During concrete placement, workers must ensure that concrete gets under and around all reinforcement and embedded items. Vibrating is recommended. Low-slump concrete—desirable for panels because of the resulting higher strength and less shrinkage—may not readily flow into corners and around inserts without the aid of a vibrator. However, care must be taken to ensure that the vibrator does not touch the floor or move the concrete horizontally within the form. Touching the floor can cause the bondbreaker to separate from the floor slab, contributing to panel sticking and resulting in visual imperfections. Excessive vibrating can also cause the coarse aggregate to segregate.

Pumping has become a very popular method of placing concrete into the panel forms. It eliminates congestion of concrete trucks entering and exiting the pour area, and also provides better control of concrete delivery. Pumps are available in lengths to reach the most remote panels on almost any job. Low-slump concrete (4 inches) and larger aggregate (1 inch or more) can readily be pumped. Although pumping adds cost to the project, it can result in significant time savings and better use of the floor slab space.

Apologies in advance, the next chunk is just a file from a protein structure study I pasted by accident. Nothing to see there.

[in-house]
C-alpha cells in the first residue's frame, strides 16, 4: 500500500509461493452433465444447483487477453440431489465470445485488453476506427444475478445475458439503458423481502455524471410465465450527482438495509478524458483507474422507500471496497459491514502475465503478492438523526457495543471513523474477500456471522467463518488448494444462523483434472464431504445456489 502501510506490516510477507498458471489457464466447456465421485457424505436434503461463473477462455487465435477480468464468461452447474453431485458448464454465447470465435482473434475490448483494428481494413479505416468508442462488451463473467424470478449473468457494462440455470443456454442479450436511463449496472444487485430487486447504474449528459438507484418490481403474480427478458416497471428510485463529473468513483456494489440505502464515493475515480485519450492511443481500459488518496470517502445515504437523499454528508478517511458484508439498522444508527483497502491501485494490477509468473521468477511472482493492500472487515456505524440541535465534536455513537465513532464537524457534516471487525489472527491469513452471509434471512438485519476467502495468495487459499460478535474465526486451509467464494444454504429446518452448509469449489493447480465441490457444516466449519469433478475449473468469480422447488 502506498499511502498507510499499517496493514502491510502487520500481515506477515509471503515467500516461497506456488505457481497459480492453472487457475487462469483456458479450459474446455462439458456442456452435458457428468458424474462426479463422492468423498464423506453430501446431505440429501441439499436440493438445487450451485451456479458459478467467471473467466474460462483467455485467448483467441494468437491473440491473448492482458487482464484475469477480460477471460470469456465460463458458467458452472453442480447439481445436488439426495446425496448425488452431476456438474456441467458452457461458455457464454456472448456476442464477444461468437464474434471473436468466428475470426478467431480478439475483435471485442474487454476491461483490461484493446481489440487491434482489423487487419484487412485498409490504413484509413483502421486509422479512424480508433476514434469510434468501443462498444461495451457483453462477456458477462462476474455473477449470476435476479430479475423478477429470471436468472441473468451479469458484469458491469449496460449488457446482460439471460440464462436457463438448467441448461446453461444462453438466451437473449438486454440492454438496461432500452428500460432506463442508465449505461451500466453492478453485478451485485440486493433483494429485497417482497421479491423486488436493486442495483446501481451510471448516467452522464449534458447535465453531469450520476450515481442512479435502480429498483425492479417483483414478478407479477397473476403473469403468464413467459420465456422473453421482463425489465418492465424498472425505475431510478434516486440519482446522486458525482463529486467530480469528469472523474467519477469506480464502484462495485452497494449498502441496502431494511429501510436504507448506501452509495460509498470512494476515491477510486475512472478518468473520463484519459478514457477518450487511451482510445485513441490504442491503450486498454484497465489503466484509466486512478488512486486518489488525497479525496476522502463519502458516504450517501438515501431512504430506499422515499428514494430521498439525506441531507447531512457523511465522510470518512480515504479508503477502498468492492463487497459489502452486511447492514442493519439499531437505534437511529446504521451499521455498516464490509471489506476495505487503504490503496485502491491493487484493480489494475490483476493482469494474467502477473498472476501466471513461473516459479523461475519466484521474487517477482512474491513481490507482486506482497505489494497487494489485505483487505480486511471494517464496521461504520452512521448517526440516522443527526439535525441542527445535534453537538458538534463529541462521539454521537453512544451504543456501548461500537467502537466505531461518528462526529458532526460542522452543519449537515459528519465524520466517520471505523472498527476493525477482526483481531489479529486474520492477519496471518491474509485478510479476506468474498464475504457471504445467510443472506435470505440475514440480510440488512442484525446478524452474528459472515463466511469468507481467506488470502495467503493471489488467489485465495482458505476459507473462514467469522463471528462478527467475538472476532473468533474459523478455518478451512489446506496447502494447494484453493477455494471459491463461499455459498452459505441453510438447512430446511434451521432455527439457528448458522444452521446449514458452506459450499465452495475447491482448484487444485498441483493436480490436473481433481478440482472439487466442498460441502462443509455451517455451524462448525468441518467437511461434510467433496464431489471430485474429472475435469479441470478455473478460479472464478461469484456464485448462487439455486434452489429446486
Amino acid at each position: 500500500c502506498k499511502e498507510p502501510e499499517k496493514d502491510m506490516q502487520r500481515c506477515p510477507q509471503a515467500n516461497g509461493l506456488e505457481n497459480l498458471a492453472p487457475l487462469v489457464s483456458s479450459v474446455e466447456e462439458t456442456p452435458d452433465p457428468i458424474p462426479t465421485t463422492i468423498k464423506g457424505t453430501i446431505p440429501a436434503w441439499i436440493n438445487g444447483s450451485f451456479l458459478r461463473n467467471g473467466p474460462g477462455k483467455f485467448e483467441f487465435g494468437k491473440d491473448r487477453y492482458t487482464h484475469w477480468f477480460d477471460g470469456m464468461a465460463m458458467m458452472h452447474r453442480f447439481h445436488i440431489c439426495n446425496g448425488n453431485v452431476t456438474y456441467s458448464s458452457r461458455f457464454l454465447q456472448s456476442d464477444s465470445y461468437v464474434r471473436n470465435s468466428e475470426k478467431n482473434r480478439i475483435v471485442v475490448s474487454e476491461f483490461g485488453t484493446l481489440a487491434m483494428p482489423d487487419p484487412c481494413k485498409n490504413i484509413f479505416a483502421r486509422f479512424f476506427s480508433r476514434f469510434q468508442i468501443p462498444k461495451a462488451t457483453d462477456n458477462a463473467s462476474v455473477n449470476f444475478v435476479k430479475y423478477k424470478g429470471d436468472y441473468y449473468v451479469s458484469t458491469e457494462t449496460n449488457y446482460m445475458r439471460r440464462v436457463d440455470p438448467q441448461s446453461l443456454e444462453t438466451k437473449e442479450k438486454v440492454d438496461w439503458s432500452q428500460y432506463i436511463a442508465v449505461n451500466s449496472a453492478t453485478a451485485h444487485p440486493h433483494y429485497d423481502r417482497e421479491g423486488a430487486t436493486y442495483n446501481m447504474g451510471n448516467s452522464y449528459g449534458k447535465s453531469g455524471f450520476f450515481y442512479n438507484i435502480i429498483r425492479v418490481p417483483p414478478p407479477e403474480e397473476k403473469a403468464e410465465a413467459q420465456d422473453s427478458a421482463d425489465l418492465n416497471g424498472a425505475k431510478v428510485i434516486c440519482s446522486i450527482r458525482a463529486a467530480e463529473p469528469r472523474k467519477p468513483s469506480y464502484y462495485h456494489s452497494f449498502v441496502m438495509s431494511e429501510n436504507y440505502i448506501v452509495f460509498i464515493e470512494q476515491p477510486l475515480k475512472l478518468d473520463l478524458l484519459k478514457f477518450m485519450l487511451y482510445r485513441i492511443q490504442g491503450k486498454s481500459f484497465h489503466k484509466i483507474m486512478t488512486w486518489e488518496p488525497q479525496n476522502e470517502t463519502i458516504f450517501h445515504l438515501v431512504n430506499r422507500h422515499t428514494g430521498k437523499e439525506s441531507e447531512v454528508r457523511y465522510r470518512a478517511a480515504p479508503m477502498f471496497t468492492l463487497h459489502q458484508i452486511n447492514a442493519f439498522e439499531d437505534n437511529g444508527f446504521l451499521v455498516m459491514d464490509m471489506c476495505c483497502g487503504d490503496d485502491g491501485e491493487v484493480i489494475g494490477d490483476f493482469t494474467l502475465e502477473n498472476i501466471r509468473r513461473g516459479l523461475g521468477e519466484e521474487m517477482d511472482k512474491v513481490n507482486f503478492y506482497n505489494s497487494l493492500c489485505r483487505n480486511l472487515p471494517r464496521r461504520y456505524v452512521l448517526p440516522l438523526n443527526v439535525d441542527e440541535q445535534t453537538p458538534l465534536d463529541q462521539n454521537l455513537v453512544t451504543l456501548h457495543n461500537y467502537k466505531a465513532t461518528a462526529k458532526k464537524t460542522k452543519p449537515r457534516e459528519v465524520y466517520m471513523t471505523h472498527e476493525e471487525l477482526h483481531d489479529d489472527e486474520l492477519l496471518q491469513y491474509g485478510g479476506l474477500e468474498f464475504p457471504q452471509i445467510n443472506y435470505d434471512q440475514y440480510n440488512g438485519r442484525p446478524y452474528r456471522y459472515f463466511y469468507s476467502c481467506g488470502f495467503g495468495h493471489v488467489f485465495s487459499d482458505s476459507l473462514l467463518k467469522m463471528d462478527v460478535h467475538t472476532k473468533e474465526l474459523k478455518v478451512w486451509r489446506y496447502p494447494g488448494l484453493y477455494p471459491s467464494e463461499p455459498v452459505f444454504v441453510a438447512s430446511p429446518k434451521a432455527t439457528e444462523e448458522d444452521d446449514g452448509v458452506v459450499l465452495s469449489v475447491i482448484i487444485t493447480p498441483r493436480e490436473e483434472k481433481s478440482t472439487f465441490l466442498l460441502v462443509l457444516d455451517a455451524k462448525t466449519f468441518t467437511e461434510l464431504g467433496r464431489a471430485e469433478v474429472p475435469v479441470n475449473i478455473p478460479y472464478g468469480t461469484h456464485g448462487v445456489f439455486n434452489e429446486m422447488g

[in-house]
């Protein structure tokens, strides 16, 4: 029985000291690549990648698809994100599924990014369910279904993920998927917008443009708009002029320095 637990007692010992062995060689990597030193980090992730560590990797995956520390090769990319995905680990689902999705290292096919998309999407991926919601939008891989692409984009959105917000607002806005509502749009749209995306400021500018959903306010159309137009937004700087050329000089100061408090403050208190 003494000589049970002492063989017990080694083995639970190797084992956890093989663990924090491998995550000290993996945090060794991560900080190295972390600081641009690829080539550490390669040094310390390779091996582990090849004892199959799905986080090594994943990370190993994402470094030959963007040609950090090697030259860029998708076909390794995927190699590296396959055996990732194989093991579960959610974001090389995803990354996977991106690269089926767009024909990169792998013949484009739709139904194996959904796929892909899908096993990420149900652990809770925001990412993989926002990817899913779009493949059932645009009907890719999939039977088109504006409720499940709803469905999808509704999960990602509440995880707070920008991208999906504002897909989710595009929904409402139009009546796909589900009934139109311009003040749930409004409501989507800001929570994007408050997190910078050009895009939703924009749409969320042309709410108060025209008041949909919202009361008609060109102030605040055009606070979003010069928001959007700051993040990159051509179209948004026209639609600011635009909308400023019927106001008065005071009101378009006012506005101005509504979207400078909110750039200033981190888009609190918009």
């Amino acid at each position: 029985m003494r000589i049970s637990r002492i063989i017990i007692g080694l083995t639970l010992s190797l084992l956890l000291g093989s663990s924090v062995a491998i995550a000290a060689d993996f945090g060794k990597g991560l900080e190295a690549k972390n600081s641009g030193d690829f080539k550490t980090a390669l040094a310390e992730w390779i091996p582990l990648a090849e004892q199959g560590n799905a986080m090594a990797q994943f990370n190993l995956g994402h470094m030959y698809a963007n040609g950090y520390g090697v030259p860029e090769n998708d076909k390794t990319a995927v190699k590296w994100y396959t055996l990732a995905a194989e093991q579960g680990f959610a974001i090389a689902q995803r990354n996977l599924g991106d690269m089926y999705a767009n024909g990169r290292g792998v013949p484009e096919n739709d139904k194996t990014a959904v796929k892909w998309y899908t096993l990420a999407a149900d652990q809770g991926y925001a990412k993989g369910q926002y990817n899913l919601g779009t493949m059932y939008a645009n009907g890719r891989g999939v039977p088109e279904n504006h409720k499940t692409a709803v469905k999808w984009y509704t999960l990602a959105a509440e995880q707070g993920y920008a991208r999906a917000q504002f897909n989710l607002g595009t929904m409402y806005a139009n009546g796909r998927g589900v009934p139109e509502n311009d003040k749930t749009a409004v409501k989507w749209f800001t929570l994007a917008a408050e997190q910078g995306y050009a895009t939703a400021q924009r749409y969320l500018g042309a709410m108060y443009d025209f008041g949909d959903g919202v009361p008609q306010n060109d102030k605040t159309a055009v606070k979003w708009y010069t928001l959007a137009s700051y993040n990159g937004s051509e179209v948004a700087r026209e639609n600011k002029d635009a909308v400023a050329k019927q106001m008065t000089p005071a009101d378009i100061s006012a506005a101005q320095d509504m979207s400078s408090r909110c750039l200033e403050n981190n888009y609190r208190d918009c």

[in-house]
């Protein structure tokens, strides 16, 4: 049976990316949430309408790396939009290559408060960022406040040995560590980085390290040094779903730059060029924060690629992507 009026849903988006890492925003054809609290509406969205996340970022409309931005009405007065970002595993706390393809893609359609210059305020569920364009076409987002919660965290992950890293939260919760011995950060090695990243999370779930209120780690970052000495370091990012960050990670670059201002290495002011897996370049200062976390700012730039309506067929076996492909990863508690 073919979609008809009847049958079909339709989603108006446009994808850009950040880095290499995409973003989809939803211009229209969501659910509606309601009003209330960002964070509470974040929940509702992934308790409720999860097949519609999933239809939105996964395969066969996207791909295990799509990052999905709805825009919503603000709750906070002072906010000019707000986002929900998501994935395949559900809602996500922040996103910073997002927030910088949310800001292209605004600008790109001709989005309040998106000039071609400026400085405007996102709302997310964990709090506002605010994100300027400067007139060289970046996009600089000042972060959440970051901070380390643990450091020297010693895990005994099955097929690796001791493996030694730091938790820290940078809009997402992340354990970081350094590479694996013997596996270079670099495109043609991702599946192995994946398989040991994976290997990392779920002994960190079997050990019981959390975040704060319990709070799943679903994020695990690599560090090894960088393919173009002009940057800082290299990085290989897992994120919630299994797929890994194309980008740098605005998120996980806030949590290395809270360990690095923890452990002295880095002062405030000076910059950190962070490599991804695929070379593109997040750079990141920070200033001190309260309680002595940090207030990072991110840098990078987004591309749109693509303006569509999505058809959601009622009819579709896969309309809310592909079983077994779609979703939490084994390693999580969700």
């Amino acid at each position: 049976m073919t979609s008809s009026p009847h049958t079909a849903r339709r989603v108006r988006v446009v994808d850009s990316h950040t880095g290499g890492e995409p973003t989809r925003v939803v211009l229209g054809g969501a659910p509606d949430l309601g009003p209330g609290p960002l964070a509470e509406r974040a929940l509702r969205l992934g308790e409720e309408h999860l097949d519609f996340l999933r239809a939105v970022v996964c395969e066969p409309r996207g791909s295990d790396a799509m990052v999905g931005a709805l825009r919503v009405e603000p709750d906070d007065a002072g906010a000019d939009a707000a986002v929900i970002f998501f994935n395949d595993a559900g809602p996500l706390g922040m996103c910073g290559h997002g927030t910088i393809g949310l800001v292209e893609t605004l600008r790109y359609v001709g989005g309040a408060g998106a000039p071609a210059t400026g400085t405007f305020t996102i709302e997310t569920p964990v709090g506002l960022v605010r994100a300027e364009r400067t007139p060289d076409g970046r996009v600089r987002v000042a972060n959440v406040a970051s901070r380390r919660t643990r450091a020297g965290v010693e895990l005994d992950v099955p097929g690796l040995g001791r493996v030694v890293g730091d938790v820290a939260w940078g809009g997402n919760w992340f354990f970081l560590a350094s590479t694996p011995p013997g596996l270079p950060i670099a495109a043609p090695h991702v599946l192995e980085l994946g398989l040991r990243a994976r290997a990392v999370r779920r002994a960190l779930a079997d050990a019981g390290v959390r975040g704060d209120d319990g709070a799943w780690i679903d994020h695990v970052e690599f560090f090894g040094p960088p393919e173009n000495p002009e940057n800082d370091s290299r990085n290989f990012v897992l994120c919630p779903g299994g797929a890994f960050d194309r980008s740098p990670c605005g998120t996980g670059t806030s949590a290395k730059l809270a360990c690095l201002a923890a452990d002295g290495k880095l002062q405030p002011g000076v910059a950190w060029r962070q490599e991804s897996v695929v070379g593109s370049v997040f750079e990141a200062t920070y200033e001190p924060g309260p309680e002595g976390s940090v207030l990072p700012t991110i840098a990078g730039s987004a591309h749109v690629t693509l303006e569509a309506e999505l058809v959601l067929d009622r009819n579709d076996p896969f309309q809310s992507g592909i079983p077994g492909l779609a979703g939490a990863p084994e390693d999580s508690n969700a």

Planning for the project will have determined the optimum placement for all panels required. This may mean that panels are stacked six or seven high, or cast along the edges of the actual floor slab or site. Using concrete pumps and conveyors has greatly improved the placement process. For economy, however, determining the correct placement order for timing and to minimize the movement of large equipment is essential for economy. Placement problems can include delay of concrete trucks, improper vibration, displacement of reinforcement and embeds, and truck dumping and buggies that cause congestion in the placement area. These can all be overcome with good planning and worker training.